The right-wing majority of the U.S. Supreme Court appears ready to overturn a little-known, yet highly consequential precedent once celebrated by Republicans like former President Ronald Reagan. Labor experts fear such a break from precedent would hurt workers by hobbling the Department of Labor, the National Labor Relations Board and other executive agencies’ ability to enforce important rules regulating workplaces.

For four decades, the high court’s ruling in a case called Chevron v. Natural Resources Defense Council has empowered executive agencies overseeing the workplace, the environment, the stock market and other parts of American life. Under the “Chevron deference” principle, judges must defer to agencies’ reasonable interpretation of ambiguous laws.

Perhaps nowhere has that been more necessary than in labor, where federal authorities must routinely interpret two sparsely written laws from nearly a century ago: the National Labor Relations Act of 1935, which protects workers’ right to organize; and the Federal Labor Standards Act of 1938, which created the minimum wage, the 40-hour work week and banned child labor.

The Biden administration has wielded “Chevron deference” in support of unions and rank-and-file workers when deciding, for example, what counts as “protected concerted” activity when workers push for higher wages or complain about working conditions. Without Chevron deference, judges will have more power to decide these questions, while executive agencies may be less willing to issue certain regulations in the first place.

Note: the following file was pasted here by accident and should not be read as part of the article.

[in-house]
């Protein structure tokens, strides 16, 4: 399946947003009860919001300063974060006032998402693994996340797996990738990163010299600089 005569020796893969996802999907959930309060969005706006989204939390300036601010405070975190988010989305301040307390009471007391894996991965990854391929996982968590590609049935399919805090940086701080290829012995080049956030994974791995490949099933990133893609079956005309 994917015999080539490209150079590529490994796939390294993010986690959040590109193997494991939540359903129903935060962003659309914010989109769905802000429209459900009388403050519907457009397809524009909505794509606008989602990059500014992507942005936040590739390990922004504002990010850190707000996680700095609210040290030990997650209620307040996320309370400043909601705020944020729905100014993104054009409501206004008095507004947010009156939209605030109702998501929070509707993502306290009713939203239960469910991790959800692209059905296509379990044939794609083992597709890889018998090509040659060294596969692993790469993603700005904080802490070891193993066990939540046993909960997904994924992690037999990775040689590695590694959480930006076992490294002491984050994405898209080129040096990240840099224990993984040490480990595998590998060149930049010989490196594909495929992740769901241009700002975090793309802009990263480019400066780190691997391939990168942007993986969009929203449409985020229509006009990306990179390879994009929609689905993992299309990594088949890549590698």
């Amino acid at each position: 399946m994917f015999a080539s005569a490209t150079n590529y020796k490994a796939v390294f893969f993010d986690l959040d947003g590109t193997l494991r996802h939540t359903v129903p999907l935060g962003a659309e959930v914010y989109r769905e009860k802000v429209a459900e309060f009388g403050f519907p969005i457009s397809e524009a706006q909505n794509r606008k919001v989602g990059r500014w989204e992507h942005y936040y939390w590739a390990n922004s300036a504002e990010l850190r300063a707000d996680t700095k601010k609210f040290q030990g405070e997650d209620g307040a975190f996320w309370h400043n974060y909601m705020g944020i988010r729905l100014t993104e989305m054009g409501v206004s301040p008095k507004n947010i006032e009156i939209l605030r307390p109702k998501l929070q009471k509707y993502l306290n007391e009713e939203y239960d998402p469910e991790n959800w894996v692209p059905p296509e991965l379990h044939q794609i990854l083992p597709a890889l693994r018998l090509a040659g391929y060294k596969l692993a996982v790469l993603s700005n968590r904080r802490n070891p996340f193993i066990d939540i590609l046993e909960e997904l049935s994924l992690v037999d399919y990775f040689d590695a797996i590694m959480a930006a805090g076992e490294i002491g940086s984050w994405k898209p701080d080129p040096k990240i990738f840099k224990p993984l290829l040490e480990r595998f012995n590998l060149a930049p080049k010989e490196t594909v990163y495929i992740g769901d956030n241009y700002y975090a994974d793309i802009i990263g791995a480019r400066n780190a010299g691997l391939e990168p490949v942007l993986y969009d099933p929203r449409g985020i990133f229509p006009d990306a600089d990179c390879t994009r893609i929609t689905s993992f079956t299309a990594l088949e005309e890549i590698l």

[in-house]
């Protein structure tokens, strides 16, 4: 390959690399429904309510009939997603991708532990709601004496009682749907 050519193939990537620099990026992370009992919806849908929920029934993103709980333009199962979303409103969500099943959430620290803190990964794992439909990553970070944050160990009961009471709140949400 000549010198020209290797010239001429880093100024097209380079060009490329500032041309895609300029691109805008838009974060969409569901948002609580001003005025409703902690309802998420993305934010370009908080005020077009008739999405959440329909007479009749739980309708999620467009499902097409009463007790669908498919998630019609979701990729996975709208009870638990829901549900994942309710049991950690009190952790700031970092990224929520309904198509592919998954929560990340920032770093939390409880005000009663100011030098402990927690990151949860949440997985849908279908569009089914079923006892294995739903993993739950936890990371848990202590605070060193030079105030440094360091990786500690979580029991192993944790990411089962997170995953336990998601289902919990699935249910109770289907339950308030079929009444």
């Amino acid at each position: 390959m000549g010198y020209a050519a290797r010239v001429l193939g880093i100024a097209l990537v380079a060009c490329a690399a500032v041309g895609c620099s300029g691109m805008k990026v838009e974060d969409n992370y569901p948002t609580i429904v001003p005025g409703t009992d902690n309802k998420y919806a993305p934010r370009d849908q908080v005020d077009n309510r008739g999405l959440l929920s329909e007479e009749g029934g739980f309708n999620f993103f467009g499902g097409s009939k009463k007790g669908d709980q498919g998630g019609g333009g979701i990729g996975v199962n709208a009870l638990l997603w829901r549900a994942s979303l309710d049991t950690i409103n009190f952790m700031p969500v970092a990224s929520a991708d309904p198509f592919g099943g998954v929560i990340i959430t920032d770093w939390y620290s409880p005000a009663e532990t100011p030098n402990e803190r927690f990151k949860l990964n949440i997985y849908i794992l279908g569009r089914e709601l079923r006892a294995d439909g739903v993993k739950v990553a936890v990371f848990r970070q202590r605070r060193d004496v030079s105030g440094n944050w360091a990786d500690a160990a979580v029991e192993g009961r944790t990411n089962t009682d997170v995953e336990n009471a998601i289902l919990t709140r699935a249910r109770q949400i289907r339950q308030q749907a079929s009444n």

Getting rid of this principle will likely reduce the vast swings in policy from one presidential administration to another workers are subjected to. After all, the Reagan administration supported the Chevron decision because it allowed his agencies to pursue deregulation with less interference from liberal judges.

But the rightward shift of the federal courts over the past 40 years and the limited expertise of judges when it comes to complex labor issues will likely be worse for workers on the whole, according to University of Minnesota law professor Charlotte Garden.

“If you think about the backgrounds of federal judges, relatively few of them have much experience with labor unions or even low-paid jobs,” Garden said. “On balance, getting rid of Chevron deference will be worse for workers … even though we’ll probably be able to point to some examples where it’s been good.”

A version of this story first ran in the Advance‘s sister outlet, the Minnesota Reformer.



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